Europe has sent a new weather satellite into space. Its operators hope that it will improve forecasters' ability to predict extreme weather conditions.
The satellite is one of two launched Thursday by the European space consortium Arianespace from its center in French Guiana. The other is a telecommunications satellite that will deliver broadband services across North America.
The "MSG-3" weather satellite, which was carried aloft by the Ariane 5 rocket, is to replace an older predecessor from the series Meteosat Second Generation (MSG).
The satellites observe Europe, Africa and the North Atlantic from a height of 36,000 kilometers. They are a joint project of Eumetsat and the European Space Agency.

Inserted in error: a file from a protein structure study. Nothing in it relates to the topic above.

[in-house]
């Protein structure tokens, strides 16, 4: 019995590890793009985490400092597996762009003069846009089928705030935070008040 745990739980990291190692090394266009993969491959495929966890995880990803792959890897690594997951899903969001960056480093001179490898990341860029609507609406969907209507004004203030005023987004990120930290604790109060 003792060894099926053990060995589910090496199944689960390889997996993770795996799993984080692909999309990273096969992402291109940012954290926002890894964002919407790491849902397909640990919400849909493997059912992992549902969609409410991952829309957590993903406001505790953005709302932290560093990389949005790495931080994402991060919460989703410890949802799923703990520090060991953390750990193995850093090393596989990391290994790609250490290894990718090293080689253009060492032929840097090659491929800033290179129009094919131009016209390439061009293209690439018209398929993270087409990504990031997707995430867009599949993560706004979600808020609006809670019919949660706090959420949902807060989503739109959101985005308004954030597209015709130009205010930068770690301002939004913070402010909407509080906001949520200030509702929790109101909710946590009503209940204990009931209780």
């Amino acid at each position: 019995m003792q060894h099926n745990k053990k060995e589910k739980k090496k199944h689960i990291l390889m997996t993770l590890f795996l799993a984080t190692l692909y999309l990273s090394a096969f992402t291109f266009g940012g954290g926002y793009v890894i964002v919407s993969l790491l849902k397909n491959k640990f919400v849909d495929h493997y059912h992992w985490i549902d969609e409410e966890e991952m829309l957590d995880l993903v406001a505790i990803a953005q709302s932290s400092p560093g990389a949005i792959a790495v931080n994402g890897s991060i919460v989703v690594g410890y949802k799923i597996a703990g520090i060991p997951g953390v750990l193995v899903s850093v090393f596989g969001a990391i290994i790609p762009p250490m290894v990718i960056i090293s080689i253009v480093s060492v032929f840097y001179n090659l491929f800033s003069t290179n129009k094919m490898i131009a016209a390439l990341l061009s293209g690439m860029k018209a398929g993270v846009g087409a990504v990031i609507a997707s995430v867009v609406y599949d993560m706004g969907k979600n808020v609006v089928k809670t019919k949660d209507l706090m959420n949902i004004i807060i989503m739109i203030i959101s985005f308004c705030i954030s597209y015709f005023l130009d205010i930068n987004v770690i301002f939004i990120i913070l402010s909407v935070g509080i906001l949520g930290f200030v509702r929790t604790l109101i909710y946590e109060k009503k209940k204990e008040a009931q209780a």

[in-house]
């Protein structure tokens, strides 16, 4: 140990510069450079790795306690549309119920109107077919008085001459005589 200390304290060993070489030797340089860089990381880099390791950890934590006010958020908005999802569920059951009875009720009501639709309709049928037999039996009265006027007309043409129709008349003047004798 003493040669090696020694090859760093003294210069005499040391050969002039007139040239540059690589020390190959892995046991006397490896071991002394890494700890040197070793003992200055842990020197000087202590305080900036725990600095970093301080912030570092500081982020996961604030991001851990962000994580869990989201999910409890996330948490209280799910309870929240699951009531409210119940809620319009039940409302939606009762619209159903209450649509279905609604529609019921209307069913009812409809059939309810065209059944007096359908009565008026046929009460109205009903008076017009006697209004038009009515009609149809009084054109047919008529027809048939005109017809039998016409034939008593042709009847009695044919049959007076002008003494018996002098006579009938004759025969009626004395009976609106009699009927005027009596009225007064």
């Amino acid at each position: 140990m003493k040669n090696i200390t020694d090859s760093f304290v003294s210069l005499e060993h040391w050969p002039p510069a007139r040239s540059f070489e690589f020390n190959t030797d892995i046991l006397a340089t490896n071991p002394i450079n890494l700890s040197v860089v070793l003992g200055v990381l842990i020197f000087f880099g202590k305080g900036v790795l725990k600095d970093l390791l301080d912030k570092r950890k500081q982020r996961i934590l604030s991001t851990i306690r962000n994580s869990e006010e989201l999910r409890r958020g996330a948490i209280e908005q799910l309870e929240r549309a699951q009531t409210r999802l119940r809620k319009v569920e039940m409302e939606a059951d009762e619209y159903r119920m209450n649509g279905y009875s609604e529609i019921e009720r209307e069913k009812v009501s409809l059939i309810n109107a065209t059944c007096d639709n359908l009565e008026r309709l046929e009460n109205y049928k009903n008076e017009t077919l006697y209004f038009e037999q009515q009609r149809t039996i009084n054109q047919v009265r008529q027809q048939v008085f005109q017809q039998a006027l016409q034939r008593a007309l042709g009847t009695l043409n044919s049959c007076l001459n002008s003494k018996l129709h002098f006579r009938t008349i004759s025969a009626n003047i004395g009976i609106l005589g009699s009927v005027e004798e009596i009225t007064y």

The information they collect can be used by meteorologists and national weather services.
"These satellites guarantee weather forecasts of the highest quality," ESA Director General Jean-Jacques Dordain said.
Dordain said the data provided by the satellites would improve forecasts and produce "tangible economic advantages" by enabling meteorologists to give better notice of upcoming storms or droughts.
At present, Eumetsat, which is funded by 25 nations, is operating Meteosat-8 and Meteosat-9, both from the second generation of weather satellites. MSG-3 is the third satellite in this series. It will probably take over from Meteosat-8 in ten days' time when it takes up position in orbit and goes into operation.
The overall cost for all four satellites in the series is estimated at around 2.2 billion euros ($2.72 billion).
Arianespace has 21 shareholders from 10 European countries.
tj/slk (dpa, AP)